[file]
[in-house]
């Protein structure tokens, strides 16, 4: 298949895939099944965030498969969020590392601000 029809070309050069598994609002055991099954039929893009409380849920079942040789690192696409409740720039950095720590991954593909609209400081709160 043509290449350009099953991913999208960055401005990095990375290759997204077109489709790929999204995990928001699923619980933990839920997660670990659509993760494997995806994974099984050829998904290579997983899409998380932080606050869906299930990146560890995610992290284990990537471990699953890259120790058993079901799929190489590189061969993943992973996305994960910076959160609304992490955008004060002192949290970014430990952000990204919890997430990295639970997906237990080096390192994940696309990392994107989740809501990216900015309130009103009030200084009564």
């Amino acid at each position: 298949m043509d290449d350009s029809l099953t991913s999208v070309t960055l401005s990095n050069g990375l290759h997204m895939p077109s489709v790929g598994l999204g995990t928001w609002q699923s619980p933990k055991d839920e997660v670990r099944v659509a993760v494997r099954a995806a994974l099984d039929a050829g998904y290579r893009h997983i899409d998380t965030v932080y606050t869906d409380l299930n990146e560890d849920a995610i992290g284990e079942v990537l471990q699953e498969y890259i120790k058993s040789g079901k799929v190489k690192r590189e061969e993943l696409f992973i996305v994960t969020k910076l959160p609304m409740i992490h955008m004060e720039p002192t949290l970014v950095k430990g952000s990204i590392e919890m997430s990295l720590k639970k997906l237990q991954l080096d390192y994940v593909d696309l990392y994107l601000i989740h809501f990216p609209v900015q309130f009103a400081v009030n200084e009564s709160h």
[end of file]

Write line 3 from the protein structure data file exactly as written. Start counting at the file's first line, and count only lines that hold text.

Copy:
């Amino acid at each position: 298949m043509d290449d350009s029809l099953t991913s999208v070309t960055l401005s990095n050069g990375l290759h997204m895939p077109s489709v790929g598994l999204g995990t928001w609002q699923s619980p933990k055991d839920e997660v670990r099944v659509a993760v494997r099954a995806a994974l099984d039929a050829g998904y290579r893009h997983i899409d998380t965030v932080y606050t869906d409380l299930n990146e560890d849920a995610i992290g284990e079942v990537l471990q699953e498969y890259i120790k058993s040789g079901k799929v190489k690192r590189e061969e993943l696409f992973i996305v994960t969020k910076l959160p609304m409740i992490h955008m004060e720039p002192t949290l970014v950095k430990g952000s990204i590392e919890m997430s990295l720590k639970k997906l237990q991954l080096d390192y994940v593909d696309l990392y994107l601000i989740h809501f990216p609209v900015q309130f009103a400081v009030n200084e009564s709160h």